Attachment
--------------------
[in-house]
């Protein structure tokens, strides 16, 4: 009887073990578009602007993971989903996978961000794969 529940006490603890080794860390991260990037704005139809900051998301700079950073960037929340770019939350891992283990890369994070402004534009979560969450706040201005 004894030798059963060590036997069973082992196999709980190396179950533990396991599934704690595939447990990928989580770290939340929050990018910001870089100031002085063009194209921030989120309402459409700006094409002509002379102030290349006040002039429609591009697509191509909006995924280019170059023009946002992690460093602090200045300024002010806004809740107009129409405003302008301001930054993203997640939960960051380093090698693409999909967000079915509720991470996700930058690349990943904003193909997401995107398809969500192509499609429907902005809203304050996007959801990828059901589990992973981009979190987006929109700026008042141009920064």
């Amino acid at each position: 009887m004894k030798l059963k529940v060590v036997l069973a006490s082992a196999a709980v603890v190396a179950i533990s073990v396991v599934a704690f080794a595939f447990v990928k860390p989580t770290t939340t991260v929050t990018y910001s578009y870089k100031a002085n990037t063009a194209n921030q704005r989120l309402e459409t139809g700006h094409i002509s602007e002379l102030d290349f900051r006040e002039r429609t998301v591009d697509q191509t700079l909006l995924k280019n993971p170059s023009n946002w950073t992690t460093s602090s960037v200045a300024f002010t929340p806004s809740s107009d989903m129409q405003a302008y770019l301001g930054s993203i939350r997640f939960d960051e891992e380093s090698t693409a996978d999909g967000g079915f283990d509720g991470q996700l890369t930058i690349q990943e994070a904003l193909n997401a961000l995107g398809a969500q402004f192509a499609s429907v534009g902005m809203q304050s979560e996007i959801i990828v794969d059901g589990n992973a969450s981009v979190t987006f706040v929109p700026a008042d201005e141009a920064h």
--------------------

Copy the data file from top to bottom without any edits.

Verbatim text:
[in-house]
């Protein structure tokens, strides 16, 4: 009887073990578009602007993971989903996978961000794969 529940006490603890080794860390991260990037704005139809900051998301700079950073960037929340770019939350891992283990890369994070402004534009979560969450706040201005 004894030798059963060590036997069973082992196999709980190396179950533990396991599934704690595939447990990928989580770290939340929050990018910001870089100031002085063009194209921030989120309402459409700006094409002509002379102030290349006040002039429609591009697509191509909006995924280019170059023009946002992690460093602090200045300024002010806004809740107009129409405003302008301001930054993203997640939960960051380093090698693409999909967000079915509720991470996700930058690349990943904003193909997401995107398809969500192509499609429907902005809203304050996007959801990828059901589990992973981009979190987006929109700026008042141009920064």
């Amino acid at each position: 009887m004894k030798l059963k529940v060590v036997l069973a006490s082992a196999a709980v603890v190396a179950i533990s073990v396991v599934a704690f080794a595939f447990v990928k860390p989580t770290t939340t991260v929050t990018y910001s578009y870089k100031a002085n990037t063009a194209n921030q704005r989120l309402e459409t139809g700006h094409i002509s602007e002379l102030d290349f900051r006040e002039r429609t998301v591009d697509q191509t700079l909006l995924k280019n993971p170059s023009n946002w950073t992690t460093s602090s960037v200045a300024f002010t929340p806004s809740s107009d989903m129409q405003a302008y770019l301001g930054s993203i939350r997640f939960d960051e891992e380093s090698t693409a996978d999909g967000g079915f283990d509720g991470q996700l890369t930058i690349q990943e994070a904003l193909n997401a961000l995107g398809a969500q402004f192509a499609s429907v534009g902005m809203q304050s979560e996007i959801i990828v794969d059901g589990n992973a969450s981009v979190t987006f706040v929109p700026a008042d201005e141009a920064h």